Is Public Healthcare in the UK as Sick as Rightwing America Claims?

From The Guardian:

The NHS has become the unexpected target of those opposed to Barack Obama’s healthcare reform proposals. Republicans and rightwing commentators in the US have made strong allegations about the failings of Britain’s health system. Denis Campbell and Girish Gupta put those claims to professionals in the health sector

The claim

Ted Kennedy, 77, would not be treated for his brain tumour if he was in Britain because he is too old – Charles Grassley, Republican senator from Iowa.

The response

Untrue, says the Department of Health. “There is no ban on anyone of any age receiving any treatment, ” said a spokesman. “Whether to prescribe drugs or recommend surgery is rightly a clinical decision taken on a case by case basis.”

The claim

In England, anyone over 59 years of age cannot receive heart repairs, stents or bypass because it is not covered as being too expensive and not needed – an anonymously authored, but widely circulated, email, largely sent to older voters

The response

Totally untrue. Growing numbers of patients over 65 with heart conditions are having surgery, including valve repairs and heart bypass surgery, says Professor Peter Weissberg, the British Heart Foundation’s (BHF) medical director. For example, the average age at which people have a bypass operation has risen from 58 in 1991 to 66 in 2008.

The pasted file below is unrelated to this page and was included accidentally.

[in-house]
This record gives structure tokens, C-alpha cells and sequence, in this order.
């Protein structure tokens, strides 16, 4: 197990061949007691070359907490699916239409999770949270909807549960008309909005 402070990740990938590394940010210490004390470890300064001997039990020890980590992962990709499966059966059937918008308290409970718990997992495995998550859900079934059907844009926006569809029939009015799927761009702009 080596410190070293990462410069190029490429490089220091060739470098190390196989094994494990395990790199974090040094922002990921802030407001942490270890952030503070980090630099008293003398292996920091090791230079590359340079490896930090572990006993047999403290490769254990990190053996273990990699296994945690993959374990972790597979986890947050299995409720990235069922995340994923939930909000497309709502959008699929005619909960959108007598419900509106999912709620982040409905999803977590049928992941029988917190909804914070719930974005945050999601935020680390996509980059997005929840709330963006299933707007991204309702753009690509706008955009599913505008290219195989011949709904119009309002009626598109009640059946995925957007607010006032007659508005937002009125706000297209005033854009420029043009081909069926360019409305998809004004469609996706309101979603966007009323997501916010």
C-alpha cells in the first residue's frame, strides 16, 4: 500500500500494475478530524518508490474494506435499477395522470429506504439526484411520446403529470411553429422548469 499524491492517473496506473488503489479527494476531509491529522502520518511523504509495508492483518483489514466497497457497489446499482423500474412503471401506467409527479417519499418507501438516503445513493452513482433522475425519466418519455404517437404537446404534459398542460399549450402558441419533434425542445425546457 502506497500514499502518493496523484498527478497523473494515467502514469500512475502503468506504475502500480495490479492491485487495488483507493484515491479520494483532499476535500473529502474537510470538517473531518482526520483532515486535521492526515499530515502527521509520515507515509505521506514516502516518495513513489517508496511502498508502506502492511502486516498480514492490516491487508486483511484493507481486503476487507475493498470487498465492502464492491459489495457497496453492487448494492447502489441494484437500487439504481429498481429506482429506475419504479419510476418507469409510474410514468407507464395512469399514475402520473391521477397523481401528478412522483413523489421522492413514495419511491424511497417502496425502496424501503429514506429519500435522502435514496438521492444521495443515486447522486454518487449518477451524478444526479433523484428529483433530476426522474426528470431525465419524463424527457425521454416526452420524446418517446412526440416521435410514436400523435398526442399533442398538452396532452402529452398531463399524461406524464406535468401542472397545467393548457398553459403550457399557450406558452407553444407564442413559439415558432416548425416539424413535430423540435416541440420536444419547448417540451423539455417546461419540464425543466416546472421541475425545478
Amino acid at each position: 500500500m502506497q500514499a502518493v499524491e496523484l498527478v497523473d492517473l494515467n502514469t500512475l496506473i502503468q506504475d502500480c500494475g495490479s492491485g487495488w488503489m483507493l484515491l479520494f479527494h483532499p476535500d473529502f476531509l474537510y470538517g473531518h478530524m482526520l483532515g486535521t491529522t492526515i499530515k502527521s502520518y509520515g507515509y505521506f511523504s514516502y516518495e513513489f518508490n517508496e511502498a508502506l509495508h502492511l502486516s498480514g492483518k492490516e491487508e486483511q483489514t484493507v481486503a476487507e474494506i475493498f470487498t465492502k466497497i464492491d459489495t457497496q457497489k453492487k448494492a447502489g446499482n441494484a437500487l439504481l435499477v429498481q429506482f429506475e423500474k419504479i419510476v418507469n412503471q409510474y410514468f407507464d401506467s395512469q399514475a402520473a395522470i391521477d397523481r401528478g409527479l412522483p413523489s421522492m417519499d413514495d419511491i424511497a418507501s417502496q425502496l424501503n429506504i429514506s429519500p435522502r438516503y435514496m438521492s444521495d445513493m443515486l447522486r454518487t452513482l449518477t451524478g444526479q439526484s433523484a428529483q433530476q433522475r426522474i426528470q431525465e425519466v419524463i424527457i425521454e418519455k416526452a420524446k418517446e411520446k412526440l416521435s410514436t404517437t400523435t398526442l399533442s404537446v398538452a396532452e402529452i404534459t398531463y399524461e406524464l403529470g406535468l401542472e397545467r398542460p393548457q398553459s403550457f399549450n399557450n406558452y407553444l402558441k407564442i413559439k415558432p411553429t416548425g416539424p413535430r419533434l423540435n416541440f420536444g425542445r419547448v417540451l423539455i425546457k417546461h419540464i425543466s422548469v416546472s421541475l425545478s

The claim

Breast cancer kills 46% of its targets in Britain, compared with 25% in the US; prostate cancer kills 57% of the Britons it strikes, compared with 25% of American victims; Britain’s heart attack fatality rate was 19.5% higher than America’s in 2005 – Pacific Research Institute, a San Francisco-based thinktank

The response

Breast cancer does claim more lives, proportionally, here than in the US. According to the 2002 Globocan database run by the World Health Organisation’s cancer advisers, 19.2 of every 100,000 Americans die of the disease, but 24.3 per 100,000 here die. On prostate cancer, a Lancet Oncology global study last year found that 91.9% of Americans with the disease were still alive after five years compared to just 51.1% in the UK. With heart attacks, 40% of Britons who suffer one die from it compared to 38% in the States – nowhere near the difference claimed.